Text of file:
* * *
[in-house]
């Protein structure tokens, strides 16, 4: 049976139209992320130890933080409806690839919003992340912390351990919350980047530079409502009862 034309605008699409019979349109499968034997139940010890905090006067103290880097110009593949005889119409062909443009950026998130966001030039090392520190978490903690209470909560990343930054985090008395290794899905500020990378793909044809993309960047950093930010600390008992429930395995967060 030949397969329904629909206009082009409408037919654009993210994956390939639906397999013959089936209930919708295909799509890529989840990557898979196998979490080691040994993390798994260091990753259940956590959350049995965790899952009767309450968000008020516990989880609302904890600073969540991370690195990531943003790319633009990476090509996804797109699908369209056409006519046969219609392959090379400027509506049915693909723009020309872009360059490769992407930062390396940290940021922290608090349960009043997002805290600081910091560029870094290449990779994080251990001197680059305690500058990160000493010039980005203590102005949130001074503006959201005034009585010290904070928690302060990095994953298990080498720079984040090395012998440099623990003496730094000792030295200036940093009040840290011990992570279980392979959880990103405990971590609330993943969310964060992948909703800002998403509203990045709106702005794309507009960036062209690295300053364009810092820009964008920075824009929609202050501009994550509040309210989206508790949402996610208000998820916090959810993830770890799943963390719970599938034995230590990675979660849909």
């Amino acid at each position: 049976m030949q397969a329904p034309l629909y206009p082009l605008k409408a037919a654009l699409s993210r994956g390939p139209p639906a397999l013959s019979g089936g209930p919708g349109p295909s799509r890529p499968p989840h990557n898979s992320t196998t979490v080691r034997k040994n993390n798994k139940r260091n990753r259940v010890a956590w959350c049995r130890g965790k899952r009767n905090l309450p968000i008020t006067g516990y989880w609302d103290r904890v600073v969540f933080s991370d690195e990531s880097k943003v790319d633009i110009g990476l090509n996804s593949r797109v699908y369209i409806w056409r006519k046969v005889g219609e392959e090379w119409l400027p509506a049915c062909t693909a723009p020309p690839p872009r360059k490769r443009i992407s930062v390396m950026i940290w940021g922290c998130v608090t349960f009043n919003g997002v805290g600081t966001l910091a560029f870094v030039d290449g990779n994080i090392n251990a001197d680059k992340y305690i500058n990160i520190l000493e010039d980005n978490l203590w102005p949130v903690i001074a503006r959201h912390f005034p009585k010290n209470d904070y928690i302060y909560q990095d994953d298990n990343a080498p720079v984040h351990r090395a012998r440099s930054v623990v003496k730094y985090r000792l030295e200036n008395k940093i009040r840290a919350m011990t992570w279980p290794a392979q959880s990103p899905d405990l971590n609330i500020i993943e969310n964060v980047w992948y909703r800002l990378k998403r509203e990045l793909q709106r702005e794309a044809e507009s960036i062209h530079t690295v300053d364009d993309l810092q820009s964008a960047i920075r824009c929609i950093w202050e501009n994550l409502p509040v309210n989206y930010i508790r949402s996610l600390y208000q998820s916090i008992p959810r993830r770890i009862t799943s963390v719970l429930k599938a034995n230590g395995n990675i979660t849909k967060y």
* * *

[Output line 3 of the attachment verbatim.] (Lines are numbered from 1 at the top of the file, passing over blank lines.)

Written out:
């Amino acid at each position: 049976m030949q397969a329904p034309l629909y206009p082009l605008k409408a037919a654009l699409s993210r994956g390939p139209p639906a397999l013959s019979g089936g209930p919708g349109p295909s799509r890529p499968p989840h990557n898979s992320t196998t979490v080691r034997k040994n993390n798994k139940r260091n990753r259940v010890a956590w959350c049995r130890g965790k899952r009767n905090l309450p968000i008020t006067g516990y989880w609302d103290r904890v600073v969540f933080s991370d690195e990531s880097k943003v790319d633009i110009g990476l090509n996804s593949r797109v699908y369209i409806w056409r006519k046969v005889g219609e392959e090379w119409l400027p509506a049915c062909t693909a723009p020309p690839p872009r360059k490769r443009i992407s930062v390396m950026i940290w940021g922290c998130v608090t349960f009043n919003g997002v805290g600081t966001l910091a560029f870094v030039d290449g990779n994080i090392n251990a001197d680059k992340y305690i500058n990160i520190l000493e010039d980005n978490l203590w102005p949130v903690i001074a503006r959201h912390f005034p009585k010290n209470d904070y928690i302060y909560q990095d994953d298990n990343a080498p720079v984040h351990r090395a012998r440099s930054v623990v003496k730094y985090r000792l030295e200036n008395k940093i009040r840290a919350m011990t992570w279980p290794a392979q959880s990103p899905d405990l971590n609330i500020i993943e969310n964060v980047w992948y909703r800002l990378k998403r509203e990045l793909q709106r702005e794309a044809e507009s960036i062209h530079t690295v300053d364009d993309l810092q820009s964008a960047i920075r824009c929609i950093w202050e501009n994550l409502p509040v309210n989206y930010i508790r949402s996610l600390y208000q998820s916090i008992p959810r993830r770890i009862t799943s963390v719970l429930k599938a034995n230590g395995n990675i979660t849909k967060y």